Our UK prime minister is first in line in an attempt to frustrate what is seen as a NATIONAL catastrophe where a few teams try to claim the ball. Welcome to the world of Scottish football, we’ve been there for many years.

  6. florian albert says:

    ‘This is all about money and greed.’

    There is certainly a lot of money and greed involved but the reaction against this proposed ‘league’ was – at least in part – an exercise in English nationalism. It was the opposition in England which sank the proposal. There was no comparable outrage in Spain or Italy. English football supporters are angry because club football is dominated by foreign billionaires, who have zero commitment to their clubs, except as a means of enrichment and of vicarious fame.
    What has happened in the past few days fits in with other manifestations of opposition to globalization.

    1. Pub Bore says:

      Yep, the furore down south exposes the bad faith of ‘fandom’: a sustained form of deception which consists of entertaining or pretending to entertain one set of feelings while acting under the influence of another.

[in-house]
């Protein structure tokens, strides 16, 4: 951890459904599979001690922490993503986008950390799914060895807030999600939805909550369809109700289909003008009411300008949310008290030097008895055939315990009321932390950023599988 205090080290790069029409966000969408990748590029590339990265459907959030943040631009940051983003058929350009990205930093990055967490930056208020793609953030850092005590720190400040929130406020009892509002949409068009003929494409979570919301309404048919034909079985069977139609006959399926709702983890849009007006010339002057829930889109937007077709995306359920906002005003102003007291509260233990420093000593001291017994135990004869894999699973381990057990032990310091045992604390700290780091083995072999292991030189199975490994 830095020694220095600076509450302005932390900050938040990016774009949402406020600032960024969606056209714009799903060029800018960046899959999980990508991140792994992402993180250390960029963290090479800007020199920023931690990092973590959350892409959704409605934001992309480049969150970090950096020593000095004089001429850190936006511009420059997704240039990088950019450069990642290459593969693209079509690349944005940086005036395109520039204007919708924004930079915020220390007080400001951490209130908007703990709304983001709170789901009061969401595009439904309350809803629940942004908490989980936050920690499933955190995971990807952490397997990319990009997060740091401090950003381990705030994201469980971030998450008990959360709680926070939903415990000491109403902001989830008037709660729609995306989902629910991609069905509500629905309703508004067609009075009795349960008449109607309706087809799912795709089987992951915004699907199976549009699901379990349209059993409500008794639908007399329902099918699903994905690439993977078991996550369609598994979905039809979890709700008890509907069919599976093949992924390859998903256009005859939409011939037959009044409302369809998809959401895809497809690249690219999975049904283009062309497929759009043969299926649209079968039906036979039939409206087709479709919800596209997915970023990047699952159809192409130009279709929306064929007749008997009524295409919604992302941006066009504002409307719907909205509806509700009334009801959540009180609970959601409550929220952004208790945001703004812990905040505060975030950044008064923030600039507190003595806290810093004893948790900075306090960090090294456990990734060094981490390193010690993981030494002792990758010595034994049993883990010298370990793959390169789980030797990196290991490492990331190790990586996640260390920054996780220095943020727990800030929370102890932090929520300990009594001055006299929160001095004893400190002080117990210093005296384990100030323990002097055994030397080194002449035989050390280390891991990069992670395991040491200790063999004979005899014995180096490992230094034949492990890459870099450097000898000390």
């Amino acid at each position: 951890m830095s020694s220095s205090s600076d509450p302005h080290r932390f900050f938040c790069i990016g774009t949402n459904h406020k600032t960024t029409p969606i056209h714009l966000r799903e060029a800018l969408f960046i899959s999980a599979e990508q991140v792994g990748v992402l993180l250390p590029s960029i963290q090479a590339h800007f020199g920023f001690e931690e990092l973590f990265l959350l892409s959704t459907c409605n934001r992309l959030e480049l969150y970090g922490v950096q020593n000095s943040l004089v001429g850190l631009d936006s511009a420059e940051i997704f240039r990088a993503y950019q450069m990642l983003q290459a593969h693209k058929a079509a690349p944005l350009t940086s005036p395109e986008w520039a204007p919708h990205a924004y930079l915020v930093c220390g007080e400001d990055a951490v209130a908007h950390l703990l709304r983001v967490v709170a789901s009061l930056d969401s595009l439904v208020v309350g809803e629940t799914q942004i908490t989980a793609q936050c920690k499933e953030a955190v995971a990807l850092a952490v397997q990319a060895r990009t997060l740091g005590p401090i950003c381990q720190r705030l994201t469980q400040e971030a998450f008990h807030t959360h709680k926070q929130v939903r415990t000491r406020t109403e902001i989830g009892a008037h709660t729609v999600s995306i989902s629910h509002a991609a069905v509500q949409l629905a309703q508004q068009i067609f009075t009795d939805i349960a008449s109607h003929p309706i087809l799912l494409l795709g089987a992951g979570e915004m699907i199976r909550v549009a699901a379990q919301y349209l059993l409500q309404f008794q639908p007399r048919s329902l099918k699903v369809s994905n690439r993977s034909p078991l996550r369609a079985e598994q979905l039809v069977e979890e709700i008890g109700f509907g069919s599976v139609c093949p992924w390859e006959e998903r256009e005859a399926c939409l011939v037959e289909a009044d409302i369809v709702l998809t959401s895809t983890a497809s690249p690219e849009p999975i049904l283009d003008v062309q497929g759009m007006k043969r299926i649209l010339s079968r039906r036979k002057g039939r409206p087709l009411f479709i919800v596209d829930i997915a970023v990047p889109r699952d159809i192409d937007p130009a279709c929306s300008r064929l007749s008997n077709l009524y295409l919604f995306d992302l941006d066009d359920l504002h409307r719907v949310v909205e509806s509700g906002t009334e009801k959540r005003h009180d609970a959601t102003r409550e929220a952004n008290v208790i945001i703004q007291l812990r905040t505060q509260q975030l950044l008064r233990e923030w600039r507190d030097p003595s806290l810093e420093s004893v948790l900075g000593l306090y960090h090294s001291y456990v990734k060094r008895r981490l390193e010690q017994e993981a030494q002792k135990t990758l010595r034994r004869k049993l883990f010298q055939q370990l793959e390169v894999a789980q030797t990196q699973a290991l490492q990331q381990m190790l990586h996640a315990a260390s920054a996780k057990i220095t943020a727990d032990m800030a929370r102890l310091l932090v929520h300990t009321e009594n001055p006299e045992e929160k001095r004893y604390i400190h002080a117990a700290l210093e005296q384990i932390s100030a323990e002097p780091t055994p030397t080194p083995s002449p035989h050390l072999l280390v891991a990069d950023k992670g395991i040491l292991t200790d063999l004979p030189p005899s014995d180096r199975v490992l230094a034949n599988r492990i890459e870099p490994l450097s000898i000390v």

Fans of the big brands continue to be haunted by a past in which the object of their devotion is imagined as a club rooted in a local community, whereas outside of that imagination those ‘clubs’ are actually businesses rooted in global corporations that use the ghost of this imagined past as a marketing tool. It’s a fine example of the ‘hauntology’ to which Mike occasionally refers. The emotional outpouring with which the announcement of the plan for a European superleague was met sprang from the same well as that which accompanied the death of Prince Philip.

      Let’s just say that the devotion of Albion Rovers fans is far more authentic than that of a Manchester City or an Arsenal. Albion Rovers fans are under no illusions.

  7. SleepingDog says:

    Yes, it seems to be a straightforward extropolation of existing profitarian trends (the foul ‘game management’ comes from the same stable of risk management).

    I recently tried to persuade a USAmerican that Shakespeare was far less elitist (in ticket prices, anyway) than football (soccer) in the UK, but they were disbelieving. You can get into the Globe for a fiver, can’t you?